Best strategy to adopt for any eggs you collect: hold them in a container nothing can climb out of (paper towel rubber banded over jar, or a sealed plastic container which you open a crack once a day to refresh the air and prevent mold). This was, babies can’t escape, and you don’t end up with a ton of weird random tiny flies (psst: they’re wasps!!) in your home.
Posted July 24, 2018, from Calgary, after not sleeping more than four hours in three days because hey, what better time for your AC to go out than midnight on the hottest day ever (lie, only 110 F) the night before leaving on a business trip? So if I don’t make sense, that’s why.
Also please wish good Canadian Bug Blessings on me. The meeting in Pasadena today was good and I did get SoCal pigeons, but NO BUGS?!?! 😒
hi! im fascinated by the thyanta perditor stinkbugs in my garden (common name too long). i cant find any images of them as nymphs, though. so you inspired me – i took some eggs and im going to raise them myself! ive never raised bugs before though, do you have advice? should i just give them pieces of the plants the adults live on or should i try giving them fruits as well (the nymphs eat the same as adults right?) and how do i best give them water? thank you, all help very appreciated! 😃
Very good! I raised Thyanta custator last year, and they were a lot of fun but I got so behind dealing with all my rearing photos I still haven’t uploaded most of them (or made a follow-up post for them on here [link to posts with my stink baby tag]). I made a couple entries for them on iNaturalist [link] and Bugguide [link].
To answer your questions:
Feeding the babies: They will basically eat any soft leafy plants (which is why gardeners aren’t fond of them, but I’ve never seen them cause actual damage!). You want to feed them whatever is easiest for you to provide them fresh, continually. Try a bunch of things! I started out giving them a random assortment of plants (some stink babies grow up on grasses, and those were easy!), but the problem with Thyanta is their favorite foods dry out really quickly. If you give them something like lettuce (from your garden or the grocery store!), you can make a clean cut on the stem and wrap the stem with a damp paper towel. It should last a decent amount of time. Something with a more rigid stalk (ragweed or pokeweed leaves? Leafy flowery bushes?), you can place in a small container or jar with water, but make sure there is something that prevents them from following the stalk into their watery grave. I have been having success with filling the container with water, then throwing in paper towels or cotton balls to slow the water evaporation and keep the babies from drowning.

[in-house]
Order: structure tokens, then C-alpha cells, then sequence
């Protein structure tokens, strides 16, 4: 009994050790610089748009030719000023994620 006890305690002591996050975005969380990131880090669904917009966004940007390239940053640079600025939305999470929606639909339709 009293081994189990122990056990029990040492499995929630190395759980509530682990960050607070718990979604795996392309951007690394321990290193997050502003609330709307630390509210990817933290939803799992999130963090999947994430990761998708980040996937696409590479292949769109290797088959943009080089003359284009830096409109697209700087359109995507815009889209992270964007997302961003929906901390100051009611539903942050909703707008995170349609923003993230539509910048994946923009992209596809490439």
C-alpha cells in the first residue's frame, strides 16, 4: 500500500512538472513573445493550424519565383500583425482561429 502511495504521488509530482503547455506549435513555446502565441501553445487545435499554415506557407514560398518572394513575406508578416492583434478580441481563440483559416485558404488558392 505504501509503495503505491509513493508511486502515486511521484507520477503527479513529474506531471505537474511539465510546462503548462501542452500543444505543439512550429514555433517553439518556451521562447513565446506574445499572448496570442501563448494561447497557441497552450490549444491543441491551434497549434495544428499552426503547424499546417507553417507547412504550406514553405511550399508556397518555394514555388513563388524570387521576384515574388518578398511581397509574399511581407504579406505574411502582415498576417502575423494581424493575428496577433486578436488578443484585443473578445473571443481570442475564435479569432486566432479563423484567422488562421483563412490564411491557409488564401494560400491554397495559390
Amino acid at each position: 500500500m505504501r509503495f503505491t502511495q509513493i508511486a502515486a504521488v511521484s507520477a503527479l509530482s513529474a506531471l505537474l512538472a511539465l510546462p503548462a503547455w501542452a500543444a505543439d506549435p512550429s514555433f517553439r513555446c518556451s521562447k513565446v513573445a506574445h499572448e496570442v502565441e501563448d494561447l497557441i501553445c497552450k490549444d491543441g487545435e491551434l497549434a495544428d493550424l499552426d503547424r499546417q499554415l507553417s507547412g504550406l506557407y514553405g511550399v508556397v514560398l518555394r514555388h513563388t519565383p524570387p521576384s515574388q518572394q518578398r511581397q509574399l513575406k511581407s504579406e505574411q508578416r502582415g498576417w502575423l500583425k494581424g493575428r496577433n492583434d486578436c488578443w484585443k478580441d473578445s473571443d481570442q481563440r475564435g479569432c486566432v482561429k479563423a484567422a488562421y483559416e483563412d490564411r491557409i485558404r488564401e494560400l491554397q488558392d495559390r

Watering the babies: Insects (to my knowledge) don’t drink water like other animals do! All of their water comes from their food. So just make sure their food is nice and fresh, and they will be fine!
Preventing escapes: They WILL try to escape. Find a way to stop them! I used critter carriers with a piece of paper towel over the opening between the container and the lid. If you raise them in a jar, you can use one of the canning lid rings with paper towel or fabric. They can squeeze through much smaller holes than you think they can, and they can go MUCH FASTER than you think!
Molting: If they stop moving/stop eating, and then you see “dead” ones at the bottom, they may have just molted!
Above is a molting baby Thyanta! Bugs (True Bugs, hemiptera) tend to be red after molting. In the image above, you can see the old skin (the exuvia) he is squeezing out of. Those skins are basically an empty shell in the same shape/size as the babies had been. They are fun to collect to compare the size of the babies at each life stage.
GOOD LUCK and let me know if you have any more questions!